“Last weekend I attended a Triple-A radio conference in Philadelphia. The event is called Non-Comm (as in noncommercial radio), and I’ll be writing more about it soon. One of the highlights of the conference, which blends live music with industry panels, was the appearance of John Legend, performing with the Roots. The hometown heroes played a stunning set. Of special interest to me was a
audio_mp3_playcover of the song “Wake Up Everybody,” which was originally recorded in 1975 by Philly soul legends Harold Melvin & the Blue Notes.”

Read more: Soul Serenade: Harold Melvin & The Blue Notes, "Wake Up Everybody" | Popdose http://popdose.com/soul-serenade-harold-melvin-the-blue-notes-wake-up-everybody/#ixzz0rE27Kq4k
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Soul Serenade: The Four Tops, "Ask the Lonely" | Popdose

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My latest Soul Serenade column for Popdose features the Four Tops with their 1965 single “Ask the Lonely.”

Levi Stubbs never left. While Diana Ross split from the Supremes, Smokey Robinson migrated from his Miracles, and David Ruffin took off from the Temptations (ok, technically he was fired, but only after clearly demonstrating by his actions that he wanted out), Levi Stubbs never went solo. The offers must have been extensive, the opportunities endless. Still, Levi stayed. It could only have been out of love for his fellow Four Tops, at least I would like to think so. It was nearly 50 years before he left the group, and then only because his health was failing him. It’s one of the greatest stories in rock and roll.”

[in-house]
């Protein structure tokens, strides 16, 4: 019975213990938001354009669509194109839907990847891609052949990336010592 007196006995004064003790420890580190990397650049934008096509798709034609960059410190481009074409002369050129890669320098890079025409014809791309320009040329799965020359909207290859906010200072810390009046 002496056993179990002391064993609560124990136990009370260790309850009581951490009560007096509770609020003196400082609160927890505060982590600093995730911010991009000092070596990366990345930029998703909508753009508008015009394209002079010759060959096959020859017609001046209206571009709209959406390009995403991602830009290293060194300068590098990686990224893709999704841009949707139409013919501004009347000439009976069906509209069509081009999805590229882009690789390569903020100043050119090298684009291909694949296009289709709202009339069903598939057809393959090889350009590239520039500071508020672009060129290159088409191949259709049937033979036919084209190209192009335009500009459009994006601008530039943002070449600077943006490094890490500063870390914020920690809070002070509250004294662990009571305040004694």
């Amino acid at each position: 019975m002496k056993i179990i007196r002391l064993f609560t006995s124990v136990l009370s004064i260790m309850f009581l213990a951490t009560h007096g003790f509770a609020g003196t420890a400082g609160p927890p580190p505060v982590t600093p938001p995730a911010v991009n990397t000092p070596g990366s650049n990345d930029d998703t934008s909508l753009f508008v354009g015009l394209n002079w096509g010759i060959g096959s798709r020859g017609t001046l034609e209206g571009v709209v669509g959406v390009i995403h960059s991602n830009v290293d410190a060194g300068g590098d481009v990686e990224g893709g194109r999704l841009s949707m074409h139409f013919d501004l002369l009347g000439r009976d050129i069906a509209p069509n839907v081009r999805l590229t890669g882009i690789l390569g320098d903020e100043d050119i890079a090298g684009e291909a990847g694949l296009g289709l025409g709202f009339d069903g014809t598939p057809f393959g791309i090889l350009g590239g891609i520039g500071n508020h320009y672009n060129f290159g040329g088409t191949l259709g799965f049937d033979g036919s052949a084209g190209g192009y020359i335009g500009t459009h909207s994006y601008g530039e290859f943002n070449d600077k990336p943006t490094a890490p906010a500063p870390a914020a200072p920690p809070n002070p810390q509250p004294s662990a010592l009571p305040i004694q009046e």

To read the entire column, please click
here.
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Soul Serenade: Gene Chandler, "Just Be True" | Popdose

genechandler

My latest Soul Serenade column for Popdose features Gene Chandler with his 1964 hit “Just Be True.”

“Last week I wrote about the Magnificent Men, and their hit “Peace of Mind.” One of the songs that the band included on their 1967 album “The Magnificent Men Live” was a cover of Gene Chandler’s 1964 hit “Just Be True.” It was one of those times when a great cover version of a song inspired me to seek out the original.”

To read the entire review, please click
here.
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Soul Serenade: Garnet Mimms and the Enchanters, "A Quiet Place" | Popdose

mimms

My latest Soul Serenade column for Popdose features Garnet Mimms and the Enchanters with "A Quiet Place”:

I was in Atlantic City this morning. Despite the advent of the casino era, it remains a magical place for me, overflowing with childhood memories, including this one.

The first time I heard
audio_mp3_play“A Quiet Place” it was being sung by a four-part acapella choir on the boardwalk at Chelsea Avenue in Atlantic City. It must have been 1967 or 1968. I had never heard the song before, and I had no idea who the original artist was. For some reason the song stuck with me through the years.”

To read the entire column, please click
here.
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CD Review: Otis Redding, "Live On the Sunset Strip" | Popdose

otislive

My review of Otis Redding: Live On the Sunset Strip has just been posted to Popdose:

“By the time a 24 year-old Otis Redding arrived in Los Angeles in 1966 for appearances that included a Hollywood Bowl show with Donovan, Sonny & Cher, and the Mamas & the Papas, and a four-night Easter weekend stand at the Whiskey A Go Go on the Sunset Strip, he was an established star in the Stax galaxy. What hadn’t happened for Redding yet was crossover success. That would take place a little more than a year later when he performed at the Monterey International Pop Festival. The good news was that there was still an opportunity to see him in a small club with his smoking hot ten-piece road band.”

To read the entire review, please click
here.